Showcasing beautiful carved, wooden sculptures made by north-west coast First Nations people and a vast collection of artefacts from other indigenous communities around the world, the Museum of Anthropology at the University of British Columbia can't fail to impress.
Housed in an award-winning building designed by renowned Canadian architect, Arthur Erickson, in 1976 the museum is Canada's largest teaching museum with an international reputation for excellence in exhibitions, research, teaching, programming and collections management. It attracts more than 130,000 visitors a year.
'The Raven and the First Men' sculpture by Bill Reid at the Museum of Anthropology, Vancouver
It is easy to see why it is so popular with visitors. Entering through the lobby you are channelled down a ramp on either side of which are wonderful carved wooded sculptures, chests and other large pieces made by the Coast Salish people, many of which were originally inside First Nations' cedar plank houses where they supported roof beams or decorated interior or exterior walls.
You descend into the Great Hall, which is flooded with daylight from the 15m high glass walls, looking out over the Haida House complex outside. Giant totem poles and house posts from the mid-19th century dominate this space, where the carved faces of bears, frogs, eagles and wolves star out at you; symbolic figures, partly human, reflecting the myths of the First Nations people and the honour and prestige of their human carvers. Also on display are cedar dugout canoes used for fishing, travelling and whaling along the Pacific coast.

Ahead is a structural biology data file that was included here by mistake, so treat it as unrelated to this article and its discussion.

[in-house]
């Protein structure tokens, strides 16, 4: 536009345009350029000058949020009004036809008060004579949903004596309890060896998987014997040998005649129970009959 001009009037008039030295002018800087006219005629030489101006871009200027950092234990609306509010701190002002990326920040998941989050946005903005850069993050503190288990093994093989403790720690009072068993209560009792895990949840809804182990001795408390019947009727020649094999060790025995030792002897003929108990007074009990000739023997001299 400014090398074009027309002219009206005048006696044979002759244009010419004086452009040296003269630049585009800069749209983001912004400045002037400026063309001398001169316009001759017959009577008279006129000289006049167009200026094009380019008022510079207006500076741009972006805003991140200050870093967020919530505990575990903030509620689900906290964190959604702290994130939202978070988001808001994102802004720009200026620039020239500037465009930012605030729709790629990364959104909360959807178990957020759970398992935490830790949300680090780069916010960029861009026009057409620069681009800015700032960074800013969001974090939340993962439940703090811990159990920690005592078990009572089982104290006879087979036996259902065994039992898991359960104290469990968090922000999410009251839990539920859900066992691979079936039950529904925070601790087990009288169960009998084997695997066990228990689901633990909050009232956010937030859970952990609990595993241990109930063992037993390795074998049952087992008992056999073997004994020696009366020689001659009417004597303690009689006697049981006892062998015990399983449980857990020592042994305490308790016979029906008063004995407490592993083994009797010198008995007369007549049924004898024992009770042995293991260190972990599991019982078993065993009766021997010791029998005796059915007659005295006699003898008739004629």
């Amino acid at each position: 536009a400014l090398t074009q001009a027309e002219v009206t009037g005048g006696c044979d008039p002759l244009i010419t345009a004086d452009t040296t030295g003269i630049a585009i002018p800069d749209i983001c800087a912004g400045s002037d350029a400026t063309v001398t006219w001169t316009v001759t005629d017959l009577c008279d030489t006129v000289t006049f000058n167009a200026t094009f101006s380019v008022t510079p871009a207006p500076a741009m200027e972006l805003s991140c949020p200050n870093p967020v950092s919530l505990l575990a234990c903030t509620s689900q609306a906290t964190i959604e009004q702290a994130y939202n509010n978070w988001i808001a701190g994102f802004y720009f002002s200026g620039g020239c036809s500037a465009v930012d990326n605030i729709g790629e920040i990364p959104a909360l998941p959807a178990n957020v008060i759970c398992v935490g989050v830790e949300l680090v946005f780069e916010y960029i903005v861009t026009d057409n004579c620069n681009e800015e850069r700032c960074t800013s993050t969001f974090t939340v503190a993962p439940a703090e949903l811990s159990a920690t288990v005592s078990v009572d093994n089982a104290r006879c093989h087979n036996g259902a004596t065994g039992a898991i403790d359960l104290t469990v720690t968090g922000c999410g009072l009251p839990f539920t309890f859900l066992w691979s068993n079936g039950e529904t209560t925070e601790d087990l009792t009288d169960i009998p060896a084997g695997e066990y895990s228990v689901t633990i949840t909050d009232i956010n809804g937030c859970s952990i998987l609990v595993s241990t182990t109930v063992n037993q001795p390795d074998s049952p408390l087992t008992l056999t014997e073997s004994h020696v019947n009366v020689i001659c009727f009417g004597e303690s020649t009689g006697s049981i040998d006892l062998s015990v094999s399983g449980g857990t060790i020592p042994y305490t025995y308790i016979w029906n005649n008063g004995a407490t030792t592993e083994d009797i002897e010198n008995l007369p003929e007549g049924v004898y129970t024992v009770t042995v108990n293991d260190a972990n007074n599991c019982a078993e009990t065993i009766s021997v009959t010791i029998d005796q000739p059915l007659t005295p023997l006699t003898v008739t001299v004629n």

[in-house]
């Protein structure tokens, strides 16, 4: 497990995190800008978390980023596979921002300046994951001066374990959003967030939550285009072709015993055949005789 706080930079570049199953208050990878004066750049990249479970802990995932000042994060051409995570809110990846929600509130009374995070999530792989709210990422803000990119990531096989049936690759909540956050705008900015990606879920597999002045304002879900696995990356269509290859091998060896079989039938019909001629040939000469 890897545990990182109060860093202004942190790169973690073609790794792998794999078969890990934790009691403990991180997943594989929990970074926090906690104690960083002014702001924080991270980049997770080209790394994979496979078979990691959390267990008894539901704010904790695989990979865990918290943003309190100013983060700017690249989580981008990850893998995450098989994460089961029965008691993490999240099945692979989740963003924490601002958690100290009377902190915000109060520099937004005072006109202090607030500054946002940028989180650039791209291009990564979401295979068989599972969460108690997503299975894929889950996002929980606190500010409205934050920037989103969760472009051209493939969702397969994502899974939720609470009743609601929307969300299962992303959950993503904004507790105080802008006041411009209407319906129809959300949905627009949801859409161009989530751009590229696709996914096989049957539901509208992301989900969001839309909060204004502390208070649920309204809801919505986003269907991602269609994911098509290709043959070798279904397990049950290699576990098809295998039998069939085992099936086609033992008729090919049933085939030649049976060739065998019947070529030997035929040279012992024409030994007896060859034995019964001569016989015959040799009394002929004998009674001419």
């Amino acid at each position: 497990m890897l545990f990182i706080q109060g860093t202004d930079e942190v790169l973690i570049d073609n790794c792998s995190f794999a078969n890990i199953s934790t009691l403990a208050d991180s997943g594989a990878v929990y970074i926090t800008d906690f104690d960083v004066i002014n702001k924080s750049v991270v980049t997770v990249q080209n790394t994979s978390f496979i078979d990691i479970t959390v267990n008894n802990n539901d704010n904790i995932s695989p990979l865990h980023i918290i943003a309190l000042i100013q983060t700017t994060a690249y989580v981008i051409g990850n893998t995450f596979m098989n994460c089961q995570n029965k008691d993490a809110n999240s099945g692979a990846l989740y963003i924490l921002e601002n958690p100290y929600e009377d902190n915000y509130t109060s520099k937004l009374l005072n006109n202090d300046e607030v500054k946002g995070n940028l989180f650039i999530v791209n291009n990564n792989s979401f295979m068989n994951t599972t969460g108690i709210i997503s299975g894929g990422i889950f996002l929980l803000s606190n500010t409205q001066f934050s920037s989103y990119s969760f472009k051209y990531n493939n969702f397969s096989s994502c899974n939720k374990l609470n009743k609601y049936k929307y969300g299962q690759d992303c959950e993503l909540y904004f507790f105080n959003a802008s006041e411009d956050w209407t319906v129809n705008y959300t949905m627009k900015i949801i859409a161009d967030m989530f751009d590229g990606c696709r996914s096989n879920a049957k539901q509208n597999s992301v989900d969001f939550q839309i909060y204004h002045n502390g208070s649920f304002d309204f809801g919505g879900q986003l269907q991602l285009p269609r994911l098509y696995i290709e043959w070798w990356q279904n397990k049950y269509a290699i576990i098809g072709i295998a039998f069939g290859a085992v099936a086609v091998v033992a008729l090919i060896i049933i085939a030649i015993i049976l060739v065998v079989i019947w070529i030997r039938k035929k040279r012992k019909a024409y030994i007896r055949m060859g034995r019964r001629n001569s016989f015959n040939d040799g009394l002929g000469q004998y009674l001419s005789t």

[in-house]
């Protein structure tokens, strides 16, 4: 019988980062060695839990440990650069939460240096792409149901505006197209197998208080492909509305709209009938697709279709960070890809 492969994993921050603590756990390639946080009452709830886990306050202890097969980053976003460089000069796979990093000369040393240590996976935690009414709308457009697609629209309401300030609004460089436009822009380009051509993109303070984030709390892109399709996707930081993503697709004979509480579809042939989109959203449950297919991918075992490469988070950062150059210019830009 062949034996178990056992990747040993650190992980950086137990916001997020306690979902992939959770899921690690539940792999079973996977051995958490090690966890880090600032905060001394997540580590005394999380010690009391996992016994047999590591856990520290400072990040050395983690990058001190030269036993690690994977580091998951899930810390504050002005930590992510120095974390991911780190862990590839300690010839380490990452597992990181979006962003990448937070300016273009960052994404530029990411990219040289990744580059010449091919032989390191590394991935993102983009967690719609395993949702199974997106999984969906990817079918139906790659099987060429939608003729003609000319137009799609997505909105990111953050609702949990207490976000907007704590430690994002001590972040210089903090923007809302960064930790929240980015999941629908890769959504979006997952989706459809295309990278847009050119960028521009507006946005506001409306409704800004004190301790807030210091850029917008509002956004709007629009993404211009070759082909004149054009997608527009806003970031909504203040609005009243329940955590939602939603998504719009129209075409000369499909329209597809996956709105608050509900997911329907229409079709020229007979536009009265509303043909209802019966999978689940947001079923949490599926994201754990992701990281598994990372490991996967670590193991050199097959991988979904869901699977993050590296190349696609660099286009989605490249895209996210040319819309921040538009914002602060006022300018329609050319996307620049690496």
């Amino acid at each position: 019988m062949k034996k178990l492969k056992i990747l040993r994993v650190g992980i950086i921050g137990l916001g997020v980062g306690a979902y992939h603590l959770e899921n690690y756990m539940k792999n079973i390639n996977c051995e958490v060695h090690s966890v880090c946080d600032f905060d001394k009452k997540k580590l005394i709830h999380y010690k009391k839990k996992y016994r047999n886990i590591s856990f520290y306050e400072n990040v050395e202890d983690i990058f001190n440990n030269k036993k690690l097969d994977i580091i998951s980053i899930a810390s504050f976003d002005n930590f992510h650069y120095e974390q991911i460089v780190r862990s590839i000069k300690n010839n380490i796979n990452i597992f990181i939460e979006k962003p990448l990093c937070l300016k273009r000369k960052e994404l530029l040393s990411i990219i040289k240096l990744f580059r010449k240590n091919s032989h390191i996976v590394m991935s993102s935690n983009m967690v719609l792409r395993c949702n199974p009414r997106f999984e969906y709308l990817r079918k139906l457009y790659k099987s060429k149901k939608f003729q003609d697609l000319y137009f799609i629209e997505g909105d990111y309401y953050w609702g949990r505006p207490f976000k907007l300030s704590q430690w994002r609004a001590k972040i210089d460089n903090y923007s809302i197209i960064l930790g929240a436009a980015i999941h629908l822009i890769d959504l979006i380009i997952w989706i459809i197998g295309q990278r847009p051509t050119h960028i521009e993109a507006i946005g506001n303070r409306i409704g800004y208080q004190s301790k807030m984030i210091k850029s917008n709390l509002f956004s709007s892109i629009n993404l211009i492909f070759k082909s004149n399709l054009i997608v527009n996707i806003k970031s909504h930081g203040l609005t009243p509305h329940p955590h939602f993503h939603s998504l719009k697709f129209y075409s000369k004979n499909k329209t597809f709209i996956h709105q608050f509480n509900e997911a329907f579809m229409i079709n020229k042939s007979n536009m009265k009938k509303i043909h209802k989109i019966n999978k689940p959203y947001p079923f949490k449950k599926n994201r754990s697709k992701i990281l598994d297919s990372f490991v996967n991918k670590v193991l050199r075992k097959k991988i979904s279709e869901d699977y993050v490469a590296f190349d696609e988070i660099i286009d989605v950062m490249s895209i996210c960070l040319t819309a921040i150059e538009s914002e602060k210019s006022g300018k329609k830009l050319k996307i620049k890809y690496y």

Leading off this major exhibition space are the Multiversity Galleries where you can browse a treasure trove of more than 16,000 objects from around the world. Displayed in glass cases and in pull-out drawers, this vast array includes masks, utensils, ornaments and even a basketwork motorbike from Indonesia. These collections are often used for university research purposes and computer terminals dotted around the galleries provide additional imagery as well as audio and video information about the various objects.
Separating the Great Hall and the Multiversity Galleries is the Bill Reid Rotunda, the centre piece of which is my favourite sculpture of the whole collection. 'The Raven and the First Men' depicts a legend from the ancestral past of the Haida people when Raven finds humans in a clam shell on the beach. Carved from a giant block of laminated yellow cedar, the sculpture was created in 1980 by Bill Reid, a Canadian artist of American/Haida heritage.
If you aren't already overwhelmed by the wealth of indigenous artwork and craftsmanship on display, you can take a look at the Haida Houses and totem poles outside, which were constructed in the early1960s to emulate those in a 19th century Haida village.
Books, jewellery, prints and artwork by Northwest Coast and indigenous artists from around the world can be found in the museum's shop and if you find yourself in need of light refreshment, there is also a cafe on site.